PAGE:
Source: Psych Central - Category: Psychiatry Authors: Tags: Addictions Parenting Substance Abuse Addiction Recovery custody Methamphetamines Motherhood Source Type: news
Fewer than 20 percent of people with private healthcare insurance who suffered a non-fatal opioid overdose ultimately receive abuse or addiction treatment, according to a study published Wednesday by JAMA Network Open.
Source: Health News - UPI.com - Category: Consumer Health News Source Type: news
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Source: Journal of Addictive Diseases - Category: Addiction Authors: Source Type: research
During this coronavirus pandemic, there are many risks posed to people who have an addiction....The postDangers of Overdosing During Coronavirus Quarantine appeared first onCliffside Malibu.
Source: Cliffside Malibu - Category: Addiction Authors: Tags: Addiction Addiction Recovery addiction treatment aftercare coronavirus covid-19 covid19 drug overdose Source Type: blogs
We describe the historical use of opioids and the scope of the current opioid crisis, review the differences between dependence and addiction, and the private and public sectors response to pain management and highlight the issue of adolescent vulnerability. We conclude with a proposal for future directions that address both public and patient health needs.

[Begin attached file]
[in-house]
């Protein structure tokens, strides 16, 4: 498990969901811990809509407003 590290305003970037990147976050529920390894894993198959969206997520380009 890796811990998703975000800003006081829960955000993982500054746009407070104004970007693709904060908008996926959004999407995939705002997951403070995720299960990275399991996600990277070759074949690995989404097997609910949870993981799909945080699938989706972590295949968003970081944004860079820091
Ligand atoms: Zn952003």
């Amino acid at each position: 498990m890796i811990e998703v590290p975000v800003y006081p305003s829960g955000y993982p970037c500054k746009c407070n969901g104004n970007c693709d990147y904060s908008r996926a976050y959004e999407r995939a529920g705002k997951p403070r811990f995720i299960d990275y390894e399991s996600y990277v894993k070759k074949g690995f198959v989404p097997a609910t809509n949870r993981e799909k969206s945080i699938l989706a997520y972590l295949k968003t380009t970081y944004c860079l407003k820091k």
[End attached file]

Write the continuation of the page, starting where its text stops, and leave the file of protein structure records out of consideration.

Source: Current Opinion in Anaesthesiology - Category: Anesthesiology Tags: PEDIATRIC ANESTHESIA: Edited by Jorge A. Gálvez Source Type: research
Conclusions A 6-month opioid educational intervention did not reduce opioid adverse events or alter opioid use in hospitalized patients. The authors ’ findings suggest that despite opioid and multimodal analgesia awareness, limited-duration educational interventions do not substantially change the hospital use of opioid analgesics.Editor ’s PerspectiveWhat We Already Know about This TopicEducation may promote safer opioid use in hospitalsWhat This Article Tells Us That Is NewThe investigators conducted a difference-in-differences analysis before and after implementation of opioid training in 31 intervention hos...